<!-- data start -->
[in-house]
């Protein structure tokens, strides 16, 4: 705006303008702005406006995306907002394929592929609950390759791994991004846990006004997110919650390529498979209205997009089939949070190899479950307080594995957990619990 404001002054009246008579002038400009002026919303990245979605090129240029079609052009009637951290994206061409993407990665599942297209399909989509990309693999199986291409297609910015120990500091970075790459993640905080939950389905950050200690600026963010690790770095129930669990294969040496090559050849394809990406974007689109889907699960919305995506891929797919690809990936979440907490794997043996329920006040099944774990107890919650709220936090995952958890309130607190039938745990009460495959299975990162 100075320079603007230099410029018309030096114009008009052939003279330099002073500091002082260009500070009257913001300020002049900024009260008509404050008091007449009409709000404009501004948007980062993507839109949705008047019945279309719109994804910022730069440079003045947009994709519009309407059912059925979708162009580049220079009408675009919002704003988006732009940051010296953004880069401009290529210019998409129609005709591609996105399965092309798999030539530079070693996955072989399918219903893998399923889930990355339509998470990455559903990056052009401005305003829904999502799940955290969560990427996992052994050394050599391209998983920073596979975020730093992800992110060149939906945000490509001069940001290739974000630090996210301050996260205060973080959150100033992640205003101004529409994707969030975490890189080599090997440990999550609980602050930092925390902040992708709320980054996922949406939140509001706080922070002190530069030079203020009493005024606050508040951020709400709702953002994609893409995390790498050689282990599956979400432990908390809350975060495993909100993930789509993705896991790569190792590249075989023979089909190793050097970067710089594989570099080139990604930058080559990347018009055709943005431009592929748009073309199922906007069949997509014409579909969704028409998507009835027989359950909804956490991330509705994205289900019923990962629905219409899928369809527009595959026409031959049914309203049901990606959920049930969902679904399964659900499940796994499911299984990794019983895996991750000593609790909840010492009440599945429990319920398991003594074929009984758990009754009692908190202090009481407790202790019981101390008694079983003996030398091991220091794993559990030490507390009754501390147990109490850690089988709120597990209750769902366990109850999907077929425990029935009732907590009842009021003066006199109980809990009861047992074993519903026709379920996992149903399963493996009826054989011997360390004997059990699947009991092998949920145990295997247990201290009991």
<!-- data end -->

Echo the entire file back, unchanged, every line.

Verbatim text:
[in-house]
């Protein structure tokens, strides 16, 4: 705006303008702005406006995306907002394929592929609950390759791994991004846990006004997110919650390529498979209205997009089939949070190899479950307080594995957990619990 404001002054009246008579002038400009002026919303990245979605090129240029079609052009009637951290994206061409993407990665599942297209399909989509990309693999199986291409297609910015120990500091970075790459993640905080939950389905950050200690600026963010690790770095129930669990294969040496090559050849394809990406974007689109889907699960919305995506891929797919690809990936979440907490794997043996329920006040099944774990107890919650709220936090995952958890309130607190039938745990009460495959299975990162 100075320079603007230099410029018309030096114009008009052939003279330099002073500091002082260009500070009257913001300020002049900024009260008509404050008091007449009409709000404009501004948007980062993507839109949705008047019945279309719109994804910022730069440079003045947009994709519009309407059912059925979708162009580049220079009408675009919002704003988006732009940051010296953004880069401009290529210019998409129609005709591609996105399965092309798999030539530079070693996955072989399918219903893998399923889930990355339509998470990455559903990056052009401005305003829904999502799940955290969560990427996992052994050394050599391209998983920073596979975020730093992800992110060149939906945000490509001069940001290739974000630090996210301050996260205060973080959150100033992640205003101004529409994707969030975490890189080599090997440990999550609980602050930092925390902040992708709320980054996922949406939140509001706080922070002190530069030079203020009493005024606050508040951020709400709702953002994609893409995390790498050689282990599956979400432990908390809350975060495993909100993930789509993705896991790569190792590249075989023979089909190793050097970067710089594989570099080139990604930058080559990347018009055709943005431009592929748009073309199922906007069949997509014409579909969704028409998507009835027989359950909804956490991330509705994205289900019923990962629905219409899928369809527009595959026409031959049914309203049901990606959920049930969902679904399964659900499940796994499911299984990794019983895996991750000593609790909840010492009440599945429990319920398991003594074929009984758990009754009692908190202090009481407790202790019981101390008694079983003996030398091991220091794993559990030490507390009754501390147990109490850690089988709120597990209750769902366990109850999907077929425990029935009732907590009842009021003066006199109980809990009861047992074993519903026709379920996992149903399963493996009826054989011997360390004997059990699947009991092998949920145990295997247990201290009991």